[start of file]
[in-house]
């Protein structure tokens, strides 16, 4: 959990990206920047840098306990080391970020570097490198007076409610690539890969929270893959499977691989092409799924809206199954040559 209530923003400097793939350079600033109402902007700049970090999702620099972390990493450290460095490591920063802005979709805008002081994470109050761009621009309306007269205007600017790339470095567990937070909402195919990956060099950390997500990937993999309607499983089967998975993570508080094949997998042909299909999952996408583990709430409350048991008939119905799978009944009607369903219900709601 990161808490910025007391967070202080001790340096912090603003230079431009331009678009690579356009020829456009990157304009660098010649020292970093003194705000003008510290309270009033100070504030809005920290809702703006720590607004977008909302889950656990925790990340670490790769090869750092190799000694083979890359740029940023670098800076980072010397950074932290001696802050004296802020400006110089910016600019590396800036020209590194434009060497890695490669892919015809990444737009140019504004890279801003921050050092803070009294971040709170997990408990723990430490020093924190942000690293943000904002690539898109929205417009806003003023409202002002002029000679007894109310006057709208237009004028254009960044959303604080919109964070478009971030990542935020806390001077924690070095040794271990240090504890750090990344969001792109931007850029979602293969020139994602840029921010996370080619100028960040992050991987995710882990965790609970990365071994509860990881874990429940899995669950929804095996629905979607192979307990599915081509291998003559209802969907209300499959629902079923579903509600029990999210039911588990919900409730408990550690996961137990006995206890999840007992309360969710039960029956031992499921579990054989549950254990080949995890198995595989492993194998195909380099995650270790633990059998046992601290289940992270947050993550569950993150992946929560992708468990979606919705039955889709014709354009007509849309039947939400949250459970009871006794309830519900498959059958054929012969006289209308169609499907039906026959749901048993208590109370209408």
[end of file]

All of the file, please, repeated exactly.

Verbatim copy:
[in-house]
């Protein structure tokens, strides 16, 4: 959990990206920047840098306990080391970020570097490198007076409610690539890969929270893959499977691989092409799924809206199954040559 209530923003400097793939350079600033109402902007700049970090999702620099972390990493450290460095490591920063802005979709805008002081994470109050761009621009309306007269205007600017790339470095567990937070909402195919990956060099950390997500990937993999309607499983089967998975993570508080094949997998042909299909999952996408583990709430409350048991008939119905799978009944009607369903219900709601 990161808490910025007391967070202080001790340096912090603003230079431009331009678009690579356009020829456009990157304009660098010649020292970093003194705000003008510290309270009033100070504030809005920290809702703006720590607004977008909302889950656990925790990340670490790769090869750092190799000694083979890359740029940023670098800076980072010397950074932290001696802050004296802020400006110089910016600019590396800036020209590194434009060497890695490669892919015809990444737009140019504004890279801003921050050092803070009294971040709170997990408990723990430490020093924190942000690293943000904002690539898109929205417009806003003023409202002002002029000679007894109310006057709208237009004028254009960044959303604080919109964070478009971030990542935020806390001077924690070095040794271990240090504890750090990344969001792109931007850029979602293969020139994602840029921010996370080619100028960040992050991987995710882990965790609970990365071994509860990881874990429940899995669950929804095996629905979607192979307990599915081509291998003559209802969907209300499959629902079923579903509600029990999210039911588990919900409730408990550690996961137990006995206890999840007992309360969710039960029956031992499921579990054989549950254990080949995890198995595989492993194998195909380099995650270790633990059998046992601290289940992270947050993550569950993150992946929560992708468990979606919705039955889709014709354009007509849309039947939400949250459970009871006794309830519900498959059958054929012969006289209308169609499907039906026959749901048993208590109370209408």